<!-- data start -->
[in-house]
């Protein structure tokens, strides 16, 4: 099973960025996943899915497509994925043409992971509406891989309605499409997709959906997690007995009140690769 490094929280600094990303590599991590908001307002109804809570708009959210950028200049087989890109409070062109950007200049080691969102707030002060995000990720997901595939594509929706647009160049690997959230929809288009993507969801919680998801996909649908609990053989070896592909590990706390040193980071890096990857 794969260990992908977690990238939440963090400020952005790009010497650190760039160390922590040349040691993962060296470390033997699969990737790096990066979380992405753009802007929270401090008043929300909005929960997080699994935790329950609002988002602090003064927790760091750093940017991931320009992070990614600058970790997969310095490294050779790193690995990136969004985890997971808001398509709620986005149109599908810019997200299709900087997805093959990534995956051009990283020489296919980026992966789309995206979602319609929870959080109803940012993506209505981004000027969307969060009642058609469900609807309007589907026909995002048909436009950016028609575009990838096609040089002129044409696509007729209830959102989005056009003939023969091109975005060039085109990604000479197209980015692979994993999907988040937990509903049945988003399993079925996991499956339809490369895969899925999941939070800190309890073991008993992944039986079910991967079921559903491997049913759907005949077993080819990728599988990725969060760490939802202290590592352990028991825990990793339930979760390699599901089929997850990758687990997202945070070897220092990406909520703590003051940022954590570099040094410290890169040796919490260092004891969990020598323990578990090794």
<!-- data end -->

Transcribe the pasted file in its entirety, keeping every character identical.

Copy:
[in-house]
């Protein structure tokens, strides 16, 4: 099973960025996943899915497509994925043409992971509406891989309605499409997709959906997690007995009140690769 490094929280600094990303590599991590908001307002109804809570708009959210950028200049087989890109409070062109950007200049080691969102707030002060995000990720997901595939594509929706647009160049690997959230929809288009993507969801919680998801996909649908609990053989070896592909590990706390040193980071890096990857 794969260990992908977690990238939440963090400020952005790009010497650190760039160390922590040349040691993962060296470390033997699969990737790096990066979380992405753009802007929270401090008043929300909005929960997080699994935790329950609002988002602090003064927790760091750093940017991931320009992070990614600058970790997969310095490294050779790193690995990136969004985890997971808001398509709620986005149109599908810019997200299709900087997805093959990534995956051009990283020489296919980026992966789309995206979602319609929870959080109803940012993506209505981004000027969307969060009642058609469900609807309007589907026909995002048909436009950016028609575009990838096609040089002129044409696509007729209830959102989005056009003939023969091109975005060039085109990604000479197209980015692979994993999907988040937990509903049945988003399993079925996991499956339809490369895969899925999941939070800190309890073991008993992944039986079910991967079921559903491997049913759907005949077993080819990728599988990725969060760490939802202290590592352990028991825990990793339930979760390699599901089929997850990758687990997202945070070897220092990406909520703590003051940022954590570099040094410290890169040796919490260092004891969990020598323990578990090794």